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The Role of Effort Advantage in Consumer Response to Loyalty Programs: The Idiosyncratic Fit Heuristic

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  • Kivetz, Ran

    (Columbia U)

  • Simonson, Itamar

    (Stanford U)

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    Abstract

    Over the past few years, customer relationship management and loyalty programs (LPs) have been widely adopted by companies and have received a great deal of attention from marketers, consultants, and, to a lesser degree, academics. In this research, we examine the effect of the level of effort required to obtain a LP's reward on consumers' perception of the LP's attractiveness. We propose that, under certain conditions, increasing the program requirements can enhance consumers' likelihood of joining the program, thus leading consumers to prefer a dominated option. Specifically, we hypothesize that consumers often evaluate LPs based on their individual effort to obtain the reward relative to the relevant reference effort (e.g., the effort of typical other consumers). When consumers believe they have an effort advantage relative to typical others (i.e., an idiosyncratic fit with the LP), higher program requirements magnify this perception of advantage and can therefore increase the overall perceived value of the program. This proposition was supported in a series of studies in which the perceived idiosyncratic fit was manipulated either by reducing the individual effort or by raising the reference effort. The findings also indicate that (a) idiosyncratic fit considerations are elicited spontaneously, (b) idiosyncratic fit mediates the effect of effort on consumer response to LPs, and (c) an alternative account for the results based on signaling is not supported. We conclude that these findings are part of a broader phenomenon, which we term the idiosyncratic fit heuristic, whereby a key factor that affects consumers' response to marketing programs and promotional offers is the perceived relative advantage or fit with the individual's idiosyncratic conditions and preferences.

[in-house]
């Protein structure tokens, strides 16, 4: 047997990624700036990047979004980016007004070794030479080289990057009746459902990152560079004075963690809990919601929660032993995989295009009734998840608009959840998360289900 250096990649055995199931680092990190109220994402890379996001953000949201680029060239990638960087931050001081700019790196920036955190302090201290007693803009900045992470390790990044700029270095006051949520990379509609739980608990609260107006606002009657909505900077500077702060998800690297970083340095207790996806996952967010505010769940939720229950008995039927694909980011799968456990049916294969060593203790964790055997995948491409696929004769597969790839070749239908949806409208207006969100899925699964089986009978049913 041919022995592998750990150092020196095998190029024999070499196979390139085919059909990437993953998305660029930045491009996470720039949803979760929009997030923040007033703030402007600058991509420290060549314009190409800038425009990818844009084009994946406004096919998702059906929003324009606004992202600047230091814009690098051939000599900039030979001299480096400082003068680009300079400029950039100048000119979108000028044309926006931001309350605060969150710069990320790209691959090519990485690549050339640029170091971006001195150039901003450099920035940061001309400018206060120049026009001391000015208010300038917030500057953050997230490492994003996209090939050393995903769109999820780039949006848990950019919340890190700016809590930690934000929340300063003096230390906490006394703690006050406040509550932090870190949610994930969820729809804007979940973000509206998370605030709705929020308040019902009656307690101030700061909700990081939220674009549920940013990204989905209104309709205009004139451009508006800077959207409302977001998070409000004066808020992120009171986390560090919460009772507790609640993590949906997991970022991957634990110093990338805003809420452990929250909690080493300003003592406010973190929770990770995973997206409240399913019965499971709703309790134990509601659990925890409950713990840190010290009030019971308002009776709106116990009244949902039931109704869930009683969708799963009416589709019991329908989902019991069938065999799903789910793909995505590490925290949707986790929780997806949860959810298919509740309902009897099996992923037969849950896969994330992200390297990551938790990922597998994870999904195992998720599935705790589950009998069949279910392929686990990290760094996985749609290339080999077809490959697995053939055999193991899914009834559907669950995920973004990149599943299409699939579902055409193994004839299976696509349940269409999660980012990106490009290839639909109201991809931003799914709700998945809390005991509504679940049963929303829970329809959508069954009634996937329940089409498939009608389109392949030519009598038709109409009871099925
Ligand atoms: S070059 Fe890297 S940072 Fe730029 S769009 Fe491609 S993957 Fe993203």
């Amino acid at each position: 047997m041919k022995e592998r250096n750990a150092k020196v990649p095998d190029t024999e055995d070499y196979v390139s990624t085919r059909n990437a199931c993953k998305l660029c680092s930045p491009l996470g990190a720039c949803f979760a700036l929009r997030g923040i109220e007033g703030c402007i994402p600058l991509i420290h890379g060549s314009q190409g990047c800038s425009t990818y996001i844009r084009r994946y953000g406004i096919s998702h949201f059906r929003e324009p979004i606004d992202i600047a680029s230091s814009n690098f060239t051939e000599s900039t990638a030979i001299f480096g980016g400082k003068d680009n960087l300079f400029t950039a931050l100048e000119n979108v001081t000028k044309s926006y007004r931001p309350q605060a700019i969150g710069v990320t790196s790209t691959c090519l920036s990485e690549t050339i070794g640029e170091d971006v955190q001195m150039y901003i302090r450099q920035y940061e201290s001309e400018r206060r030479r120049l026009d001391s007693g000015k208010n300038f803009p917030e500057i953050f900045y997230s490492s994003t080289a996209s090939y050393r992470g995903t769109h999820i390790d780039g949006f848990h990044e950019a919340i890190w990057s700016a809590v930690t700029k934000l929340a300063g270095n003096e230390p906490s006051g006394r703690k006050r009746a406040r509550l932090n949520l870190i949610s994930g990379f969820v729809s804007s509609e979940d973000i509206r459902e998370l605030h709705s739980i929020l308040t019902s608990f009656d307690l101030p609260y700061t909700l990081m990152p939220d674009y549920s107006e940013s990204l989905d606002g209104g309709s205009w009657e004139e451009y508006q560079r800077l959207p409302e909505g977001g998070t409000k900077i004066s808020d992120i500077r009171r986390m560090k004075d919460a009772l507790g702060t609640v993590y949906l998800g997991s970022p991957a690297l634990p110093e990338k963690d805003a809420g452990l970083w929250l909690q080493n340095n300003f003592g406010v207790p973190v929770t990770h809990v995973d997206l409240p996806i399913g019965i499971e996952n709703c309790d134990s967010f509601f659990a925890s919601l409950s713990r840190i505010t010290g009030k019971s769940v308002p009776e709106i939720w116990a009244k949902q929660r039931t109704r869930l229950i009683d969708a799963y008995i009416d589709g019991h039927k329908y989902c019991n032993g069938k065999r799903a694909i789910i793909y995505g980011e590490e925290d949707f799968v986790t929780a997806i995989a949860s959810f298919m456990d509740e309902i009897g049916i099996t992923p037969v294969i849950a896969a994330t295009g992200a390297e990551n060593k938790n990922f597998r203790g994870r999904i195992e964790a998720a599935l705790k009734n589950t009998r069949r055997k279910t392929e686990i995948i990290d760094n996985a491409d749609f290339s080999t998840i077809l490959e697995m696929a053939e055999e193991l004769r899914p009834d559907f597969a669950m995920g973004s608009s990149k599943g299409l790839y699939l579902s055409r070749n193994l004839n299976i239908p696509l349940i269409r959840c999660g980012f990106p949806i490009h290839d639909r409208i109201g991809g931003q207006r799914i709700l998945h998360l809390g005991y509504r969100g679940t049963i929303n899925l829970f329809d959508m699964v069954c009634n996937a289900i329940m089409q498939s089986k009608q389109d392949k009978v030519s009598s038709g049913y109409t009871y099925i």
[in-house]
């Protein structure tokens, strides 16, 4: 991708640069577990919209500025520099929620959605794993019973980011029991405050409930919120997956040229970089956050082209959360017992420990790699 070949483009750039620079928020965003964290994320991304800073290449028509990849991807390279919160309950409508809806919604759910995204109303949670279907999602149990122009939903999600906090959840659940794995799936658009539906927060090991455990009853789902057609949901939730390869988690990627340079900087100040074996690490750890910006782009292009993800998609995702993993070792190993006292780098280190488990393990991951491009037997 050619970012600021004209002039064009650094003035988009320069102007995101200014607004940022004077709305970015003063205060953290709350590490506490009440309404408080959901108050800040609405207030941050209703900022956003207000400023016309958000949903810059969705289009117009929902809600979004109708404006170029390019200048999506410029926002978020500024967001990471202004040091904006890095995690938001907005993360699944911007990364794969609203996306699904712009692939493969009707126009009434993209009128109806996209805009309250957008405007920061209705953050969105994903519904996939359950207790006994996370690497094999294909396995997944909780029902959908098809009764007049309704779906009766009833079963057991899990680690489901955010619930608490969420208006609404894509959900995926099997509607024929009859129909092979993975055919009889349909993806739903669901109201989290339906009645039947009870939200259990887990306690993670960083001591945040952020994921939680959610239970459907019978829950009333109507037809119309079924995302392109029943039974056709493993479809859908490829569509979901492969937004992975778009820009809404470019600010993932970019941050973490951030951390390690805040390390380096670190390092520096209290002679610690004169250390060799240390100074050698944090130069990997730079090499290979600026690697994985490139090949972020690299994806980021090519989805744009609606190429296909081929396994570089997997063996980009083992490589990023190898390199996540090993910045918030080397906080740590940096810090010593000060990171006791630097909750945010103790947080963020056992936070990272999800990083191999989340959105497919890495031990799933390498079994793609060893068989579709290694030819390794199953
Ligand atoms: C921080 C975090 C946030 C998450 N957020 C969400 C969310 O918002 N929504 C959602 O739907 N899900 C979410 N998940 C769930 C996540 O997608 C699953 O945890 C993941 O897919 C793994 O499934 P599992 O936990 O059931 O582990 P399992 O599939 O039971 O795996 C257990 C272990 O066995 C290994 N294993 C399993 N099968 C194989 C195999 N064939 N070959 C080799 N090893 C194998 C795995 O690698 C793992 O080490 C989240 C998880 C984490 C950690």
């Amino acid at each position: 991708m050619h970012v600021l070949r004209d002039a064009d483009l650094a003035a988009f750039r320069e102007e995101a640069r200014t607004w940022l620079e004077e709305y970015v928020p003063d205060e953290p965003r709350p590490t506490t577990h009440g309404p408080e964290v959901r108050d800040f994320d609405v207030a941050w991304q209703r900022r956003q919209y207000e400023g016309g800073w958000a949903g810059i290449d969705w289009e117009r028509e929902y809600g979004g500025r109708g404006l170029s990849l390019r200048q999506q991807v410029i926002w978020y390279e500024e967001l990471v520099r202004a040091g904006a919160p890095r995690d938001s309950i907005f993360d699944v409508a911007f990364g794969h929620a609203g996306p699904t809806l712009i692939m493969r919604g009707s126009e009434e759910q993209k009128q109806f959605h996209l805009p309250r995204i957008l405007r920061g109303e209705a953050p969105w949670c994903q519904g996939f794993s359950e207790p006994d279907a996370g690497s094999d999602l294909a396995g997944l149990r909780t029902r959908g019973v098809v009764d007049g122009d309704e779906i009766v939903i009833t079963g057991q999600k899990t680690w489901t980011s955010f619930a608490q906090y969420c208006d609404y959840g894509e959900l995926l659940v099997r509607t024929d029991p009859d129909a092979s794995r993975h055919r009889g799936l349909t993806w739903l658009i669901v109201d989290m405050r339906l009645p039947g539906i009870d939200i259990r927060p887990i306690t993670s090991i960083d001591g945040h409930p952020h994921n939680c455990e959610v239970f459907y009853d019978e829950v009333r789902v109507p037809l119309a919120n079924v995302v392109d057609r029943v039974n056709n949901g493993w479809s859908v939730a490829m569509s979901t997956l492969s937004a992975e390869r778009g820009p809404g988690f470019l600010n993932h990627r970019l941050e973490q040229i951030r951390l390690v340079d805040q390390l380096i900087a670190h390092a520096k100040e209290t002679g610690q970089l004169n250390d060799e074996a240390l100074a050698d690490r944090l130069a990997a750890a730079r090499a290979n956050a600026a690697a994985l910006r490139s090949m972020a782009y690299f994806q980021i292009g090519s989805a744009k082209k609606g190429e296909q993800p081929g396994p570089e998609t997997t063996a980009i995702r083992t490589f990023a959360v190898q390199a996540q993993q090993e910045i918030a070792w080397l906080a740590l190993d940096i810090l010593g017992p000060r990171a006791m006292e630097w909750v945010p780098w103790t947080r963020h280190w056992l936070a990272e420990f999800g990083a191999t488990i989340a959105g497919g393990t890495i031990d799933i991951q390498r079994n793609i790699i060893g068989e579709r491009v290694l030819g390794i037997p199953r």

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    Bibliographic Info

    Paper provided by Stanford University, Graduate School of Business in its series Research Papers with number 1738r.

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    Date of creation: Mar 2003
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    Handle: RePEc:ecl:stabus:1738r

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    1. Winer, Russell S, 1986. " A Reference Price Model of Brand Choice for Frequently Purchased Products," Journal of Consumer Research, University of Chicago Press, vol. 13(2), pages 250-56, September.
    2. M. Rabin, 2001. "Incorporating Fairness into Game Theory and Economics," Levine's Working Paper Archive 511, David K. Levine.
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    6. Itamar Simonson & Ziv Carmon & Suzanne O'Curry, 1994. "Experimental Evidence on the Negative Effect of Product Features and Sales Promotions on Brand Choice," Marketing Science, INFORMS, vol. 13(1), pages 23-40.
    7. Corfman, Kim P & Lehmann, Donald R, 1993. " The Importance of Others' Welfare in Evaluating Bargaining Outcomes," Journal of Consumer Research, University of Chicago Press, vol. 20(1), pages 124-37, June.
    8. Borenstein, S., 1993. "Repeat Buyer Programs in Network industries," Papers 93-10, California Davis - Institute of Governmental Affairs.
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    Cited by:
    1. Liberman, Varda & Ross, Lee, 2006. "Idiosyncratic matching and choice: When less is more," Organizational Behavior and Human Decision Processes, Elsevier, vol. 101(2), pages 168-183, November.
    2. Teerling, M.L. & Huizingh, Eelko K.R.E., 2006. "Exploring the concept of web site customization: applications and antecedents," Research Report 06F07, University of Groningen, Research Institute SOM (Systems, Organisations and Management).

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